Short-eared Owl – Comparing Early to Mid Morning Light On My Subject

/, Box Elder County, Short-eared Owls, Utah/Short-eared Owl – Comparing Early to Mid Morning Light On My Subject

Short-eared Owl with an eye issue in morning lightShort-eared Owl with an eye issue in morning light – Nikon D500, f7.1, 1/500, ISO 400, Nikkor 500mm VR with 1.4x TC, natural light, not baited

All three of these images are photos of the same Short-eared Owl, one was taken in early morning light, the second image is also in early morning light but shared just because I like the wind blown look and the third was taken in mid morning light. I’ve mentioned that I prefer golden light or early morning to late afternoon light many times because morning light is softer because of the angle of the sun and that later in the day the light is harsher, more contrasty and to my eyes less appealing.

The photo above was taken at 6:32 am which was not long after the sun had come over the mountains to the east. There is a warmth to early morning light that just isn’t there later in the day and there are fewer harsh shadows because of the low angle of the sun. The owl’s plumage, face and eyes are well lit and there is a “glow” to the entire photo.

This adult male Short-eared Owl has an issue with his right eye that probably doesn’t affect his vision at all but makes him easy to identify, you can see a dark spot in the lower portion of his iris that isn’t there in normal Short-eared Owl eyes. See my post Birds with “Blown Eyes” for more images of birds with this condition.

Wind blown Short-eared OwlWind blown Short-eared Owl – Nikon D500, f9, 1/500, ISO 400, -0.3 EV, Nikkor 500mm VR with 1.4x TC, natural light, not baited

I just loved the wind blown look the Short-eared Owl had in this photo, the up swept feathers on his head made him look different and slightly dramatic. I’m happy I took this photo when the light was right.

Short-eared Owl in bright mid morning lightShort-eared Owl in bright mid morning light – Nikon D500, f8, 1/1000, ISO 250, -0.3 EV, Nikkor 500mm VR with 1.4x TC, natural light, not baited

This image of the same Short-eared Owl male was taken at 10:15 am when the sun was much higher than the first photo and it shows that the shadows are deeper at that time of the day and that nearly half of the owl’s bright yellow, recessed eyes are in shadow because of the angle of the sun and the warm tones of the owl’s plumage seem less visible than they did in the first image above.

While this final image shows a beautiful Short-eared Owl, nice sharpness and details when I compare it to the first photo it just isn’t as visually appealing to me as the first photo which was taken in softer light.

Life is good.



  1. Kim June 19, 2017 at 6:47 am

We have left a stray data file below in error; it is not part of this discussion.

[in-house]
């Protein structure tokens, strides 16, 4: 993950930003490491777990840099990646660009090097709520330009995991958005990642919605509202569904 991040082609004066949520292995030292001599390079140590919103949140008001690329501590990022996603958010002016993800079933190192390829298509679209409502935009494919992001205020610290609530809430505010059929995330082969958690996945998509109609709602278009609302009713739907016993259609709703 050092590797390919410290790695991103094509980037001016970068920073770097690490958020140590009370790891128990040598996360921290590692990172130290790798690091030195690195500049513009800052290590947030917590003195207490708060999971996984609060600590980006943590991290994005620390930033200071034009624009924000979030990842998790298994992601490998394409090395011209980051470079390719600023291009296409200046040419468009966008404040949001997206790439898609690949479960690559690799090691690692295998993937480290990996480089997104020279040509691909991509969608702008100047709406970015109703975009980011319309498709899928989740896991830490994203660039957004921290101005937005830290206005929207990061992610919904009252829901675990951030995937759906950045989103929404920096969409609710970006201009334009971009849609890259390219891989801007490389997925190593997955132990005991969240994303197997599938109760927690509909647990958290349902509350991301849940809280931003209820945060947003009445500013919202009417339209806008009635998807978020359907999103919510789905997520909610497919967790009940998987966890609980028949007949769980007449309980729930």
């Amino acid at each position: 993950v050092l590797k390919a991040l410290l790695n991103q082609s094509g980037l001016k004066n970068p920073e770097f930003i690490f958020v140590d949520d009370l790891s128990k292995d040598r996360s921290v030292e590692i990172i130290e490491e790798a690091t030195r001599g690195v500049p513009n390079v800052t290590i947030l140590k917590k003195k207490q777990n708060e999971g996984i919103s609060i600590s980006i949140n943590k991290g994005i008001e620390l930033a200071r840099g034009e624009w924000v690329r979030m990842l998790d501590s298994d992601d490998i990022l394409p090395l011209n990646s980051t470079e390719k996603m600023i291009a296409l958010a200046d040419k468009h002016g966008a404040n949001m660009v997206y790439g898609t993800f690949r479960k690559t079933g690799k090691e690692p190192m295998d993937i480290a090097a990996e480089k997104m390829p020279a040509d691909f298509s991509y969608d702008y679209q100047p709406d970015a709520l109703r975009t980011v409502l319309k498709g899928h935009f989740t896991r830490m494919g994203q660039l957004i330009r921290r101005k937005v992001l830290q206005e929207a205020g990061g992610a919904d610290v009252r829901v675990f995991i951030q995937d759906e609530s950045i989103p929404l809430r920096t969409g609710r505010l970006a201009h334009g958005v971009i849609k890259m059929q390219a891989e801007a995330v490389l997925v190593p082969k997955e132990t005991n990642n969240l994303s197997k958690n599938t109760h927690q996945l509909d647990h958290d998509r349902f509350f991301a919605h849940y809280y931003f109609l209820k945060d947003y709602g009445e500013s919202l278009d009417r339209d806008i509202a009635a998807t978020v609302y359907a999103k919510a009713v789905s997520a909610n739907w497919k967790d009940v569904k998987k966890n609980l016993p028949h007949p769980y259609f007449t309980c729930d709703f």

The last image is absolutely incredible!

  2. Pepe Forte June 17, 2017 at 4:42 pm

    The detail, the eyes, the muted background…all of it perfect. Thanks Mia.

  3. Elephants Child June 17, 2017 at 1:49 pm

    You are spoilt. I appreciate your point, but if I was to see one of these owls (in any light) my happy dancing would last for months…

  4. suzanne Mcdougal June 17, 2017 at 9:45 am

    I noticed that same eye condition, but I always appreciate your explanations since my theories are usually wrong. I was sad I obviously just missed you guys, but wasn’t it beautiful light? Thanks for sharing.

  5. Bob mcphersons June 17, 2017 at 7:34 am

    Beautiful images MiA. Your
    R images express your dedication qulte well.

  6. Glen Fox June 17, 2017 at 7:11 am

    There is no question that early morning light is ideal for bird photography for all the reasons you list Mia. Of course it takes dedication to get out there early enough to take advantage of it. By mid-morning the light is much inferior. While evening light is great for landscapes, it is less so for bird photography. There is a little window in the late afternoon that closely matches the morning light and then it becomes overly warm. Just another factor that makes bird photography so challenging, and that makes your images so wonderful …you are clearly a morning person!

  7. Patty Chadwick June 17, 2017 at 6:40 am

    These are all wonderful images of one of my favorite birds. It always amuses me to see one of them perched on such a narrow perch suchbas that metal post…they look so much more comfortable on the broader top of the wooden one. My favorite images is the second one…like the position, lighting, post and that itvshows the short “ears” that give the bird its name…These birds really say “owl” to me……

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